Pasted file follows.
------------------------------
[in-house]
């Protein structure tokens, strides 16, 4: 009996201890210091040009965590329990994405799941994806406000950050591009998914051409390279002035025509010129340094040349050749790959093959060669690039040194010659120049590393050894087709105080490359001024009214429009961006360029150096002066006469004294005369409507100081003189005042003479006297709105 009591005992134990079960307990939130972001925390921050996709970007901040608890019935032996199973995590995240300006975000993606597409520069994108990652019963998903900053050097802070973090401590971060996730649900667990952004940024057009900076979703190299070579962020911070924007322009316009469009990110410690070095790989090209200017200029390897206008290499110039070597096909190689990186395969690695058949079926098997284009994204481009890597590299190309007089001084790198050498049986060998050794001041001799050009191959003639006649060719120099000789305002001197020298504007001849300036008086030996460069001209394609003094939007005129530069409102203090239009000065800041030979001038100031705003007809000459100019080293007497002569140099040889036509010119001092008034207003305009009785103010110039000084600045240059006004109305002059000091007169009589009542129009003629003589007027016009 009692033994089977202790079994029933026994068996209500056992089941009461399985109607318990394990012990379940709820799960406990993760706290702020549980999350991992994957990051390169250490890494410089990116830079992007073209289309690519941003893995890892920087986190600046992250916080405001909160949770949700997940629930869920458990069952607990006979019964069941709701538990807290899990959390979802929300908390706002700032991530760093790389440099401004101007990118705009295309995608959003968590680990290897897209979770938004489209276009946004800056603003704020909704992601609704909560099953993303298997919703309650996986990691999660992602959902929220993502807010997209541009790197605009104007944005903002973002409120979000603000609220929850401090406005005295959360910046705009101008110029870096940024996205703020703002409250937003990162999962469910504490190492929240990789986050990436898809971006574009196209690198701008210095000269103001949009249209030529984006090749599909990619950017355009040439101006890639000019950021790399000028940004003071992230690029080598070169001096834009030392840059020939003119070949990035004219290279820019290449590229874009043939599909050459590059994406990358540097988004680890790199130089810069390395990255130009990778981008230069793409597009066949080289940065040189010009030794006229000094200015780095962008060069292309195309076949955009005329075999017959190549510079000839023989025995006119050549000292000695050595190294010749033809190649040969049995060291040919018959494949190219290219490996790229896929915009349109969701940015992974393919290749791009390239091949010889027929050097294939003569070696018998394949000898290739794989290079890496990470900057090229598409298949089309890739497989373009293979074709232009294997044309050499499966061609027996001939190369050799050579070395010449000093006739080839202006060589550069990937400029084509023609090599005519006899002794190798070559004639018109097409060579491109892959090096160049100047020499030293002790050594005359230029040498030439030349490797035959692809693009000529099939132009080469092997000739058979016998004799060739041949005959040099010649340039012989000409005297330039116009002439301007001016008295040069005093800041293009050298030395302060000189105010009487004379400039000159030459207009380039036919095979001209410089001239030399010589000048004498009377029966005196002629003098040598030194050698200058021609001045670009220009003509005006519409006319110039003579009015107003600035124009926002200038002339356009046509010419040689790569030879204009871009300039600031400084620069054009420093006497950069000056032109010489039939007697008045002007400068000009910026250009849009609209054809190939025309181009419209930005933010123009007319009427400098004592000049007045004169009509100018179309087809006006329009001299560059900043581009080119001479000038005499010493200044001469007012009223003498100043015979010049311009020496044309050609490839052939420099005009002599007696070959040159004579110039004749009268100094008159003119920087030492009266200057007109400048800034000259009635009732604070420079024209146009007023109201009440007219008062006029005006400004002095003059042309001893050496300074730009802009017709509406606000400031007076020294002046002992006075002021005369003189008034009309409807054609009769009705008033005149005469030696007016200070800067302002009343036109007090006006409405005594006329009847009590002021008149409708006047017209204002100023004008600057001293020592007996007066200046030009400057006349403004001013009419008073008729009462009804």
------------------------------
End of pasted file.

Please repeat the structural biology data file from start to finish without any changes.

[in-house]
């Protein structure tokens, strides 16, 4: 009996201890210091040009965590329990994405799941994806406000950050591009998914051409390279002035025509010129340094040349050749790959093959060669690039040194010659120049590393050894087709105080490359001024009214429009961006360029150096002066006469004294005369409507100081003189005042003479006297709105 009591005992134990079960307990939130972001925390921050996709970007901040608890019935032996199973995590995240300006975000993606597409520069994108990652019963998903900053050097802070973090401590971060996730649900667990952004940024057009900076979703190299070579962020911070924007322009316009469009990110410690070095790989090209200017200029390897206008290499110039070597096909190689990186395969690695058949079926098997284009994204481009890597590299190309007089001084790198050498049986060998050794001041001799050009191959003639006649060719120099000789305002001197020298504007001849300036008086030996460069001209394609003094939007005129530069409102203090239009000065800041030979001038100031705003007809000459100019080293007497002569140099040889036509010119001092008034207003305009009785103010110039000084600045240059006004109305002059000091007169009589009542129009003629003589007027016009 009692033994089977202790079994029933026994068996209500056992089941009461399985109607318990394990012990379940709820799960406990993760706290702020549980999350991992994957990051390169250490890494410089990116830079992007073209289309690519941003893995890892920087986190600046992250916080405001909160949770949700997940629930869920458990069952607990006979019964069941709701538990807290899990959390979802929300908390706002700032991530760093790389440099401004101007990118705009295309995608959003968590680990290897897209979770938004489209276009946004800056603003704020909704992601609704909560099953993303298997919703309650996986990691999660992602959902929220993502807010997209541009790197605009104007944005903002973002409120979000603000609220929850401090406005005295959360910046705009101008110029870096940024996205703020703002409250937003990162999962469910504490190492929240990789986050990436898809971006574009196209690198701008210095000269103001949009249209030529984006090749599909990619950017355009040439101006890639000019950021790399000028940004003071992230690029080598070169001096834009030392840059020939003119070949990035004219290279820019290449590229874009043939599909050459590059994406990358540097988004680890790199130089810069390395990255130009990778981008230069793409597009066949080289940065040189010009030794006229000094200015780095962008060069292309195309076949955009005329075999017959190549510079000839023989025995006119050549000292000695050595190294010749033809190649040969049995060291040919018959494949190219290219490996790229896929915009349109969701940015992974393919290749791009390239091949010889027929050097294939003569070696018998394949000898290739794989290079890496990470900057090229598409298949089309890739497989373009293979074709232009294997044309050499499966061609027996001939190369050799050579070395010449000093006739080839202006060589550069990937400029084509023609090599005519006899002794190798070559004639018109097409060579491109892959090096160049100047020499030293002790050594005359230029040498030439030349490797035959692809693009000529099939132009080469092997000739058979016998004799060739041949005959040099010649340039012989000409005297330039116009002439301007001016008295040069005093800041293009050298030395302060000189105010009487004379400039000159030459207009380039036919095979001209410089001239030399010589000048004498009377029966005196002629003098040598030194050698200058021609001045670009220009003509005006519409006319110039003579009015107003600035124009926002200038002339356009046509010419040689790569030879204009871009300039600031400084620069054009420093006497950069000056032109010489039939007697008045002007400068000009910026250009849009609209054809190939025309181009419209930005933010123009007319009427400098004592000049007045004169009509100018179309087809006006329009001299560059900043581009080119001479000038005499010493200044001469007012009223003498100043015979010049311009020496044309050609490839052939420099005009002599007696070959040159004579110039004749009268100094008159003119920087030492009266200057007109400048800034000259009635009732604070420079024209146009007023109201009440007219008062006029005006400004002095003059042309001893050496300074730009802009017709509406606000400031007076020294002046002992006075002021005369003189008034009309409807054609009769009705008033005149005469030696007016200070800067302002009343036109007090006006409405005594006329009847009590002021008149409708006047017209204002100023004008600057001293020592007996007066200046030009400057006349403004001013009419008073008729009462009804």